Ericsson has struck a deal to acquire Microsoft's Mediaroom business, a purchase that aims to shore up Ericsson's IPTV customer base and its ability to deliver of services to set-tops as well as tablets, smartphones and other mobile devices, while Microsoft looks to turn up the heat on its Xbox platform.
Ericsson didn't disclose the purchase price Monday, but said it expects to close the deal during the second half of 2013 and incorporate Mediaroom into its Business Unit Support Solutions division.
Mediaroom is based in Mountain View, Calif., and employs about 400 people worldwide. Ericsson employs more than 110,000 people. Ericsson and Microsoft announced the deal more than a week after Bloomberg reported that it was in the works, speculating that Mediaroom could fetch more than $1 billion.
But Ericsson apparently paid a lot less than that. Ove Anebygd, the vice president and head of TV at Ericsson, told Reuters that the purchase price was in the range of $99 million to $234 million.
Ericsson claimed the deal would give it a combined market share of more than 25%, noting that more than 22 million Mediaroom-powered set-tops have been deployed around the world in roughly 11 million subscriber households. Marquee customers of Mediaroom include AT&T U-verse, Deutsche Telekom, Telefonica, TELUS Optik TV and Swisscom.
"This acquisition contributes to a leading position for Ericsson with more than 40 customers, serving over 11 million subscriber households. In addition, Ericsson will be powered with senior competence and some of the most talented people within the field of IPTV distribution," Per Borgklint, senior vice president and head of business unit support solutions at Ericsson, said in a statement.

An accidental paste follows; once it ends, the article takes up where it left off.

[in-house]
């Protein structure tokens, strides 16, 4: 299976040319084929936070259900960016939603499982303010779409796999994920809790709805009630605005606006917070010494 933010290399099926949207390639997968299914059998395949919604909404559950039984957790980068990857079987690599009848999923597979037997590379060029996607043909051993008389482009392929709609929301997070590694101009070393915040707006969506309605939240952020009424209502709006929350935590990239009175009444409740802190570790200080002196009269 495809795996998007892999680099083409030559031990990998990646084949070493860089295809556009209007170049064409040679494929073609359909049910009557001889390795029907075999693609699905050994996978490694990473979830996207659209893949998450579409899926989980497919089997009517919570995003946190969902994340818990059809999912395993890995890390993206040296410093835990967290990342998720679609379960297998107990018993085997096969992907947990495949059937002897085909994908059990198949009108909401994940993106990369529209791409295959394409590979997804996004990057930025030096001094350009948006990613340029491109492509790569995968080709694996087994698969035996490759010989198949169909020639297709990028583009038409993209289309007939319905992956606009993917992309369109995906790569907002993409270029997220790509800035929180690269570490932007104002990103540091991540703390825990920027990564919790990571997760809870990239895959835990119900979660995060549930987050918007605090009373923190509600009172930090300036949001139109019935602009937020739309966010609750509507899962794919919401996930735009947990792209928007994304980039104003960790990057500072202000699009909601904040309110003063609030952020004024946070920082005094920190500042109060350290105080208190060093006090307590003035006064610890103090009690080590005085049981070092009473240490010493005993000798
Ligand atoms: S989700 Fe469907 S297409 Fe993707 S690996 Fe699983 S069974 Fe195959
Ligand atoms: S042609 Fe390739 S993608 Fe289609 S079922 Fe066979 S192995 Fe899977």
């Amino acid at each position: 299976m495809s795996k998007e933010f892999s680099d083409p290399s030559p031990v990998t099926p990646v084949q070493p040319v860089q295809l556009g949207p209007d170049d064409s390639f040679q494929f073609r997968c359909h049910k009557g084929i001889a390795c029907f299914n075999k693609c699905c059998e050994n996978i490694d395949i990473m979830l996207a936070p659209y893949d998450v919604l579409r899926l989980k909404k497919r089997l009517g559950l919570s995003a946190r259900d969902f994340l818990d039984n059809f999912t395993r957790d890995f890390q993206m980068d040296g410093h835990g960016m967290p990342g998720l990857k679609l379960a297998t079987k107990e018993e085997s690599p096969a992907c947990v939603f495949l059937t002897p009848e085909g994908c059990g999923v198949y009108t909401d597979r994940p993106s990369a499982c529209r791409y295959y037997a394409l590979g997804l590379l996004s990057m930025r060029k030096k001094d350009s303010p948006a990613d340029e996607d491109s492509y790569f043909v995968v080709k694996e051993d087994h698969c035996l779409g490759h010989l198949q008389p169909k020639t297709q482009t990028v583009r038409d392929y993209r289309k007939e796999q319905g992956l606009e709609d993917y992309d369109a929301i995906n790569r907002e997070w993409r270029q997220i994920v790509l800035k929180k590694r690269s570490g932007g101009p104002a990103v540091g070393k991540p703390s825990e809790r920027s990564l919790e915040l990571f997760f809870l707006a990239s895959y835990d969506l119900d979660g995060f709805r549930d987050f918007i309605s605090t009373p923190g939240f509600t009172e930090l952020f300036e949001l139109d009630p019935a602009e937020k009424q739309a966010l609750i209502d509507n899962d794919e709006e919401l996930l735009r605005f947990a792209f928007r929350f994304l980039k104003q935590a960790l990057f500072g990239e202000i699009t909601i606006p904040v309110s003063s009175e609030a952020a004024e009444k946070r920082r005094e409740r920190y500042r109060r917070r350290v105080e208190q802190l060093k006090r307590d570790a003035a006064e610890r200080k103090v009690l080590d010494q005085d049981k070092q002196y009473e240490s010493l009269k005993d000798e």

Ericsson appears poised to take over Mediaroom and to inject some new energy and resources into a platform that's been struggling lately. According to industry sources, some of Microsoft's pay TV partners have grown concerned about Mediaroom's lack of a solid features roadmap and the overall attention it's been giving to the platform. And it's lost some business: U.K.-based service provider BT moved off the Mediaroom platform last year, and has since turned to a video-publishing system from Comcast Corp. subsidiary ThePlatform to help power its IPTV service.
Microsoft said the proposed sale will allow it to plow more energy into its Xbox platform, which currently includes 76 million Xbox 360 consoles and 46 million Xbox LIVE members.
The deal "allows Microsoft to commit 100 percent of its focus on consumer TV strategy with Xbox," noted Yusuf Mehdi, the corporate vice president of marketing, strategy and business for the Interactive Entertainment Business at Microsoft, in this blog post. "With the sale of Mediaroom, Microsoft is dedicating all TV resources to Xbox in a continued mission to make it the premium entertainment service that delivers all the games and entertainment consumers want -- whether on a console, phone, PC or tablet."
Rather than striking out with its own subscription video service, Microsoft has instead forged partnerships with major pay TV operator and programmers to deliver authenticated live and on-demand video via the broadband-fed Xbox 360.